latest Firefox betas, it means that Sage is not an option.
Your very own Planet
Another way to go is to create your own Web site from a set of feeds, or
create a "Planet" site for sharing a set of feeds so people can easily
browse all the posts from news feeds specific to a project. This was made
popular with the original Planet
feed reader. It uses Feed Parser
to consume feeds and a templating engine to produce static pages. However, Planet's development seems to have slowed considerably — if not entirely stopped. The last updates in Jeff Waugh's repository are dated early 2007.
Development seems to have carried on, somewhat quietly, with Planet Venus. It's not reflected on the Planet site at all, but digging through the mailing lists one finds development has continued under the name Venus or Planet Venus. Venus is "a radical refactoring of Planet 2.0," and development discussions continue on the old Planet mailing lists.
Another popular, and currently maintained, project is the RSS Aggregator Without Delusions of Grandeur, or rawdog. Like Planet and Venus, rawdog takes feeds and creates a static "river of news" that's suitable for a single user to keep track of her favorite feeds, or for publishing a planet Web site. Planet KDE, for instance, is based on rawdog.
The downside to Planet, Venus, and rawdog, is that they require the user to configure not just the aggregator software, but also to maintain a Web server. For publishing a project planet this is not particularly onerous, but for personal use it's overkill for most users. The planet-type aggregators are also a bit less flexible in terms of adding feeds, and they tend to be sensitive to malformed feeds. Whereas Thunderbird or Newsbeuter might just skip over a feed with errors or unrecognized elements, planet type aggregators tend to choke on malformed feeds and unrecognized elements.
It's safe to say that any Linux user will be able to find at least one feed reader that fits their needs. Even with all the newsreaders mentioned here, this isn't a comprehensive list of newsreader alternatives. Which one is best? That depends almost entirely on the user. Most any of the newsreaders would be adequate for users with a small (less than, say, 50) collection of feeds. But if you spend a fair amount of time skimming feeds for work or pleasure, a couple of newsreaders stand out.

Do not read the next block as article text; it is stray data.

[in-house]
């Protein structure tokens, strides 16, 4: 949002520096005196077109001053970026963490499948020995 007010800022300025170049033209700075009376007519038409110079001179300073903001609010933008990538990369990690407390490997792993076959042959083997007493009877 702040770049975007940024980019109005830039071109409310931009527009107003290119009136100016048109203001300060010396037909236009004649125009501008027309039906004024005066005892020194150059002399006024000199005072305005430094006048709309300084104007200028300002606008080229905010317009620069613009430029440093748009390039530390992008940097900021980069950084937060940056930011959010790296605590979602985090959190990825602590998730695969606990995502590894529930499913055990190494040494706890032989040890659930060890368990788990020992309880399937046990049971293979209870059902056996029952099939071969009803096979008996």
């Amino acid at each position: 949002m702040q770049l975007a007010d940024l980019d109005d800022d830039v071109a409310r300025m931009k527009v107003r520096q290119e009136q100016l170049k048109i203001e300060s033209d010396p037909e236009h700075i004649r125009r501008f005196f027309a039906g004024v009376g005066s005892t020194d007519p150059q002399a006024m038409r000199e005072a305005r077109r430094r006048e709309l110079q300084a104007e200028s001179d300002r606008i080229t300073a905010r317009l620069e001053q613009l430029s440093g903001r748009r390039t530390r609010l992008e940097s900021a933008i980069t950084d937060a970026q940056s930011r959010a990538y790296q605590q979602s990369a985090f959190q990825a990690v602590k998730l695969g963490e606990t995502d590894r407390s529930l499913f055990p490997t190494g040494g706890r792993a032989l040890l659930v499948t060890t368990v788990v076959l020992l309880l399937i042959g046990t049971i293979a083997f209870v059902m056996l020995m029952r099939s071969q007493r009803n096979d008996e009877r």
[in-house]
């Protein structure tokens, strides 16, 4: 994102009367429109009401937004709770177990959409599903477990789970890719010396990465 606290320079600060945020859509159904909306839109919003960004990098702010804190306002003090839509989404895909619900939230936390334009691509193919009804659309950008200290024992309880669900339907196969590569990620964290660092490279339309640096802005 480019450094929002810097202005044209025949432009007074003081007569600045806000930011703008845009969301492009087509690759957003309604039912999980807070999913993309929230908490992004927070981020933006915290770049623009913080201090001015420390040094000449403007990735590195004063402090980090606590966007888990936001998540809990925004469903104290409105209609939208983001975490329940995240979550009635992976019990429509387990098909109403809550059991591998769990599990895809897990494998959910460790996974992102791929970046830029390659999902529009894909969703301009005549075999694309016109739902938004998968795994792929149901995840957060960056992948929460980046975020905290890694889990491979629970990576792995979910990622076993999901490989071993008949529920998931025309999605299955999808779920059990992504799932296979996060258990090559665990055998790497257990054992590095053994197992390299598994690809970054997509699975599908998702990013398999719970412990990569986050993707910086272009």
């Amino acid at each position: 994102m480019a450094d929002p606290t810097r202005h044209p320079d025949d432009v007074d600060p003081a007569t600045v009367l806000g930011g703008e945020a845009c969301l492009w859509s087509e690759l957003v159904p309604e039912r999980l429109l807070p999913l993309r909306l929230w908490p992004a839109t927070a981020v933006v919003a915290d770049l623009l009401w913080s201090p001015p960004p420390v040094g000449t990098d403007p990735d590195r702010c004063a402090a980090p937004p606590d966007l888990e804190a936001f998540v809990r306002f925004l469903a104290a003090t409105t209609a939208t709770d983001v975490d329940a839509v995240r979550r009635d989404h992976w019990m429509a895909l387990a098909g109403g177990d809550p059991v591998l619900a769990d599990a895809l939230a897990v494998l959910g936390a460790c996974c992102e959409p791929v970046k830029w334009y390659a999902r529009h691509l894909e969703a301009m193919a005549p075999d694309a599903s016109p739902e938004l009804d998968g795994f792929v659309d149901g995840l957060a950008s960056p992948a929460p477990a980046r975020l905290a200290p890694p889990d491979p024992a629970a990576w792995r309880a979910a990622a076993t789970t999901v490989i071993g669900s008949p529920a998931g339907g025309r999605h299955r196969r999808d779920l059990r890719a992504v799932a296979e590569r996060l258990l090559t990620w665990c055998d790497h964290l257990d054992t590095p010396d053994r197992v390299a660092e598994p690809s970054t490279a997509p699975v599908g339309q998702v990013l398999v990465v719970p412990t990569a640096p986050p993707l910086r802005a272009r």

Newsbeuter is the best for those who prefer keyboard-driven, text-based options. It's flexible, fast, and pays dividends for users who are willing to spend the time customizing it to fit their feed-reading habits. For those who prefer GUI apps, RSSOwl is the application with the most features and flexibility. Users who don't want to maintain a separate application for newsfeeds should look at Thunderbird.
It's interesting to note, though, that of all the options available none are really a competitor to Google Reader itself. Though one can find several Web-based aggregators that will build static "river of news"-style pages out of a feed collection, I couldn't find any real Web-based clients that allow feed management via the browser, or the same kind of feed organization (folders) and navigation that Reader offers. The closest option here would probably be Sage, for users who want to handle all their reading via the browser.
That aside, Linux users are not hurting for choice. The crop of newsreaders for Linux is plentiful, you only need to decide how you'd like to manage feeds and then select from several excellent options.